The events of the past week have reinforced why the FBI should reopen its background check of Brett Kavanaugh. That long has been the practice when new information has surfaced about nominees, even those, like Kavanaugh, a federal appeals court judge tapped to sit on the Supreme Court. Democrats and Republicans quickly agreed on such a course 27 years ago when Anita Hill came forward with credible accusations of sexual harassment against now Justice Clarence Thomas.

The FBI addendum didn’t prevent the proceedings from descending into an embarrassment for the Senate. Still, it is the orderly, independent and careful way to move ahead, the bureau gathering facts, what it learns serving as the basis for informed questioning by the Judiciary Committee.

It could be the FBI will discover enough to settle the matter, the nominee withdrawing or senators even finding little to justify an additional hearing.

All that is required is for the Trump White House to make the request. Yet the president has refused, doing no favor for his nominee. Kavanaugh is in the position of rejecting the reopening while the woman who has accused him of sexual assault when they were teenagers favors the FBI returning to the background check.

The question logically follows: Are the president and Republican allies interested in the truth?

Instead, the predictable circus has ensued. New revelations have emerged about Kavanaugh, the nominee landing on Fox News to make his case. On Monday evening, Michael Avenatti, the ever TV ready attorney for Stormy Daniels, jumped into the fray. Committee Republicans, all men, have enlisted a female attorney to pose questions and improve, supposedly, their visuals at the hearing looming Thursday, both Kavanaugh and his accuser, Christine Blasey Ford, slated to appear.

The nominee told the Judiciary Committee in a letter sent Monday that he “will not be intimidated into withdrawing from this process.” He cited “the coordinated effort to destroy my good name.” Bad behavior long ago belongs in proper context. People make mistakes. They also grow up, mature and change.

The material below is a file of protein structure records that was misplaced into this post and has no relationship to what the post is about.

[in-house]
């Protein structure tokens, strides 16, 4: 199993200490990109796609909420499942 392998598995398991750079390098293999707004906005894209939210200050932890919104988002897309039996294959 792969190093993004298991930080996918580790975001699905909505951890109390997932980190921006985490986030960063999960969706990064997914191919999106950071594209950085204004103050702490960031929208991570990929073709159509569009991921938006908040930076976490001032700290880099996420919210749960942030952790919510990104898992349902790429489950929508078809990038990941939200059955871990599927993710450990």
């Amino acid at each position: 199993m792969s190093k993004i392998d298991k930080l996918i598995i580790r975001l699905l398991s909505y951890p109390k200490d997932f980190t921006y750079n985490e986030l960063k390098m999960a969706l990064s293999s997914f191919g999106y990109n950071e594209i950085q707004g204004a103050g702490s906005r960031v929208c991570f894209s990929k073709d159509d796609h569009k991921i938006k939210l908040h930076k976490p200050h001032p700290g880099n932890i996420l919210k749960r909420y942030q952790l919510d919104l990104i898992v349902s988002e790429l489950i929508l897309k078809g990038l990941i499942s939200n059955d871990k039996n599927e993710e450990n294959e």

What Kavanaugh should know is that the difficulty for his nomination goes beyond the allegations by Ford and information from others worthy of FBI attention. He is seeking a lifetime seat on the highest court, and his credibility faces challenges, something a justice, especially, cannot afford. He denies categorically the incident Ford describes took place. So, this isn’t about an error as an teen. It is about whether he is telling the truth, or what the FBI should be asked to find.

More, Kavanaugh already has invited doubts about his truthfulness, notably, through his cagey answers about gaining Democratic documents regarding the judicial confirmation process when he served in the George W. Bush White House. One reasonable concern is that he would arrive at the Supreme Court under a shadow hard to escape. The court and the country can do better.

This nomination process has been botched, the Republican majority in too much of a hurry. As things stand, the larger problem has become the nominee himself. Brett Kavanaugh would do well to think hard about withdrawing, the president then making a new pick for the Supreme Court.